Once all of the rates have been confirmed, they will be modified, and, if applicable, the difference will be billed under a separate invoice, or a credit will be applied.

The contracts will go to the county Legislature for final approval. 

What do these school resource officers do? During a presentation to the city school board earlier this year, Batavia’s SRO, Miah Stevens, said the answer is simple.

“We're just placed in the school. We do everything we would do on the road and more. We get to build relationships with students, we get to kind of act as counselors in certain situations,” she said during that June board meeting. “For our agreement with the schools, we go to the training from the state of New York Police Juvenile Officers Association. So we are members of this, and basically, they just help us stay up to date on laws that change or any other information that we should need to know.”

Batavia Downs donates unclaimed funds to K-9 units with Batavia PD, GCSO

By Press Release
Batavia downs K-9 donation
Deputy James Stack with K-9 Rayzor, Deputy Andrew Mullen with K-9 Frankie, and Officer Stephen Quider with K-9 Batu.
Photo by Howard Owens. 

Press release:

On Thursday, a ceremony was held in the lobby at Batavia Downs Gaming as Batavia Downs presented both local K-9 Units with a check from money that went unclaimed at Batavia Downs.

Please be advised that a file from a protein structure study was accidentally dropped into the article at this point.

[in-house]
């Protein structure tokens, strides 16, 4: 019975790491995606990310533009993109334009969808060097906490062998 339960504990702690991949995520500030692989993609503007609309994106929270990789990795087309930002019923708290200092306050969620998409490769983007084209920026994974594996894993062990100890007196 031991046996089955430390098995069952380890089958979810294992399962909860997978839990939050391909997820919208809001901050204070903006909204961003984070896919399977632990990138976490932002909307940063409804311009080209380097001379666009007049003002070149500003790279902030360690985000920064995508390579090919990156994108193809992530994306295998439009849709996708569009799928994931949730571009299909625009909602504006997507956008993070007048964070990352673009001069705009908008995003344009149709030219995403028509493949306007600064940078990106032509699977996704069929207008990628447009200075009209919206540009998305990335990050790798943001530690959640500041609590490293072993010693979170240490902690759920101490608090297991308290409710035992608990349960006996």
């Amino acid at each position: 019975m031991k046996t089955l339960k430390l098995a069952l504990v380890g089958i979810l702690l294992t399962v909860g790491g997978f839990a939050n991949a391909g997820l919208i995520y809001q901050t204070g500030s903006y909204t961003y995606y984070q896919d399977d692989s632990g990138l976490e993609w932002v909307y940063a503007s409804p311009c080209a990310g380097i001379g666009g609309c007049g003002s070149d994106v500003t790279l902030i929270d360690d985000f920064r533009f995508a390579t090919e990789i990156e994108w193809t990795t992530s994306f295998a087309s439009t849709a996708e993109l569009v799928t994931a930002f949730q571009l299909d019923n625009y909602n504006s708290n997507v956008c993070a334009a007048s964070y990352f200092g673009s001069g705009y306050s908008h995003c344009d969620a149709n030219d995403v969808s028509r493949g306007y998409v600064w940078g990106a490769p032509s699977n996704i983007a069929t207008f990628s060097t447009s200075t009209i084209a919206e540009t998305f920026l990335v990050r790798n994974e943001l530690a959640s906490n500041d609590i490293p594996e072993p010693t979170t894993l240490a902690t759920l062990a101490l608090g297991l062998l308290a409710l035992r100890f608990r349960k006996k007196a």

When the money went unclaimed, Batavia Downs decided to sponsor the Department’s K-9 Unit as they have done in the past.  Both the Genesee County Sheriff’s Department and the Batavia Police Department’s K-9 Units received $2,000 each.

“We’re happy to once again support the local K-9 Units,” said Henry Wojtaszek, President and CEO of Batavia Downs.  “Now more than ever, it’s important for our local law enforcement to have the resources they need to keep local residents safe.  These officers do so much for the community, and we’re glad to do our part to help.”

“We appreciate the support from local businesses like Batavia Downs, “said Genesee County Sheriff William Sheron, Jr.  “These funds will help cover the K-9 unit’s expenses like food, training and equipment.”